Share Your Story There are a number of different medical approaches to the treatment of leukemia. The genetic changes or specific characteristics of the leukemia cells as determined in the laboratory can also determine the type of treatment that may be most appropriate. Watchful waiting may be an option for some people with a chronic leukemia who do not have symptoms. This involves close monitoring of the disease so that treatment can begin when symptoms develop.
Loss of appetite and weight Getting a Diagnosis If you have one or more swollen lymph nodes, your doctor may ask: Have you had any recent infections? Have you had a recent injury? Do you have an immune system disease?
Have you had fever? Are you short of breath?
Have you lost weight without trying to? What medications do you take? Continued Your doctor will give you a blood test if he thinks you may have CLL. The results show how many lymphocytes, platelets, and red and white cells are in your blood. If your white blood cell counts are high, you will get a bone marrow aspiration and biopsy: Your doctor inserts a thin, hollow needle into the bone usually, your hip to take out a small amount of liquid marrow.
Your doctor uses a slightly larger needle to remove a small amount of bone, marrow, and blood. Your doctor will do both procedures during the same visit. They can also learn more about the genetic changes in the cells. This information may help you and your doctor plan your treatment.
Do I need treatment now?
If not, how will we know when I need treatment? Will I need other tests before we decide? Should I get a second opinion? What are the side effects of treatment?
How will it affect my daily life? What will we do if the leukemia returns? Treatment CLL grows very slowly. Even so, you should keep up with all your doctor visits. Your treatment may include: These are drugs that kill or control cancer cells.
Doctors often combine two or more drugs that work in different ways. You may get chemo by pill, shot, or IV.
The drugs travel through your blood to reach and affect cells that are dividing too quickly all over your body.The symptoms of chronic myeloid leukemia (CML) are often vague and are more often caused by other things. They include: But these aren't just symptoms of CML.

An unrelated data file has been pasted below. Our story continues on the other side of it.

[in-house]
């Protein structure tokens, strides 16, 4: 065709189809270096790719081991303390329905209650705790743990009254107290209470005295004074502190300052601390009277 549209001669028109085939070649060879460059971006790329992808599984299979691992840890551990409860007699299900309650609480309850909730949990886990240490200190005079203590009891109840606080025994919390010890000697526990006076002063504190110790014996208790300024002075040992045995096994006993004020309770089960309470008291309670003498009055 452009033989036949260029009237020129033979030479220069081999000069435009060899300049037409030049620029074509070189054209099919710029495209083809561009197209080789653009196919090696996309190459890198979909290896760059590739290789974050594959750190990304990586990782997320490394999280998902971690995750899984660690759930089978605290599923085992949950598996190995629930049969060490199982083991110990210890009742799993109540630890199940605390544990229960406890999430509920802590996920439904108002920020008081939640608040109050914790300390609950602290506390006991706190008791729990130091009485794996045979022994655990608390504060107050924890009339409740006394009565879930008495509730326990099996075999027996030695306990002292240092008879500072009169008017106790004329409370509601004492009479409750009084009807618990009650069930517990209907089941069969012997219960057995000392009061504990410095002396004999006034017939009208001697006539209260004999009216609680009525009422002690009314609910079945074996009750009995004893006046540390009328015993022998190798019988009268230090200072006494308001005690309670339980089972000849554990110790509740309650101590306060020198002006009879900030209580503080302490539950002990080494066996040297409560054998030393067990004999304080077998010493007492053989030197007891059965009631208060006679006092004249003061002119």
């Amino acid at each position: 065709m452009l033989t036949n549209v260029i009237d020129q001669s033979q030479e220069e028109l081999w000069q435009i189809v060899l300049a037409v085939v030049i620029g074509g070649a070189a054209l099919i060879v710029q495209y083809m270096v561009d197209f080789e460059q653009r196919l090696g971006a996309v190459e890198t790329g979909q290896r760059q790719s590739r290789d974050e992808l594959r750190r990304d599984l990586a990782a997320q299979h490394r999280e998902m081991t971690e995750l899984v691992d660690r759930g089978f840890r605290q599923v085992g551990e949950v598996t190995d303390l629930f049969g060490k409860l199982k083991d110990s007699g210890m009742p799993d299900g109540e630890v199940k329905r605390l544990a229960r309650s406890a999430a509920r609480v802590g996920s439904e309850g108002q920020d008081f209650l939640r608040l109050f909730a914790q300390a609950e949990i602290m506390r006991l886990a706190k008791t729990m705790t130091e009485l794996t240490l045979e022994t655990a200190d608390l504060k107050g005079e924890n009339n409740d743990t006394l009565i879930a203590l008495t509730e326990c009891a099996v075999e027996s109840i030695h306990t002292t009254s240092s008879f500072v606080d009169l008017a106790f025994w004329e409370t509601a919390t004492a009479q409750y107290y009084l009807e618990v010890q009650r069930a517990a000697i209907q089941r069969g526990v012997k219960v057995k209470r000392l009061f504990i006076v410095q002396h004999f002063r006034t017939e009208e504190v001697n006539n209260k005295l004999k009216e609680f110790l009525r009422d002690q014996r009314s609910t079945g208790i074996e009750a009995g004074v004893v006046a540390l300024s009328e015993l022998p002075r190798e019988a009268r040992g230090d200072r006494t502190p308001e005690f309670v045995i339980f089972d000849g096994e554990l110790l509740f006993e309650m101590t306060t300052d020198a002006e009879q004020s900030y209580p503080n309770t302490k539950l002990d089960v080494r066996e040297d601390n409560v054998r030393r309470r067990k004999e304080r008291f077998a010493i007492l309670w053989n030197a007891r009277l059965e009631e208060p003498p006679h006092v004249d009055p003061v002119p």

They can happen with other cancers, as well as with many conditions that aren't cancer.
Problems caused by a shortage of blood cells Many of. The goal of chronic myelogenous leukemia treatment is to eliminate the blood cells that contain the abnormal BCR-ABL gene that causes the overabundance of diseased blood cells.
For most people, it's not possible to eliminate all diseased cells, but treatment can help achieve a long-term remission of the disease.
Treatment of chronic myeloid leukemia is aimed at destroying the abnormal blood cells and restoring normal white blood cells to normal levels. Diagnosis and treatment beginning in the early, chronic phase of the disease can slow and even prevent the disease from moving to a more serious level.
Chronic myelogenous leukemia (CML), also known as chronic myeloid leukemia, is a cancer of the white blood cells. It is a form of leukemia characterized by the increased and unregulated growth of predominantly myeloid cells in the bone marrow and the accumulation of these cells in the blood.
Chronic myeloid leukaemia (CML) is a type of cancer that affects the blood and bone marrow. In CML the bone marrow produces too many white cells, called granulocytes. These cells (sometimes called blasts or leukaemic blasts) gradually crowd the bone marrow, interfering with normal blood cell production.
Chronic myelogenous leukemia (CML) is cancer that starts inside bone marrow. This is the soft tissue in the center of bones that helps form all blood cells.
CML causes an uncontrolled growth of immature and mature cells that make a certain type of white blood cell called myeloid cells.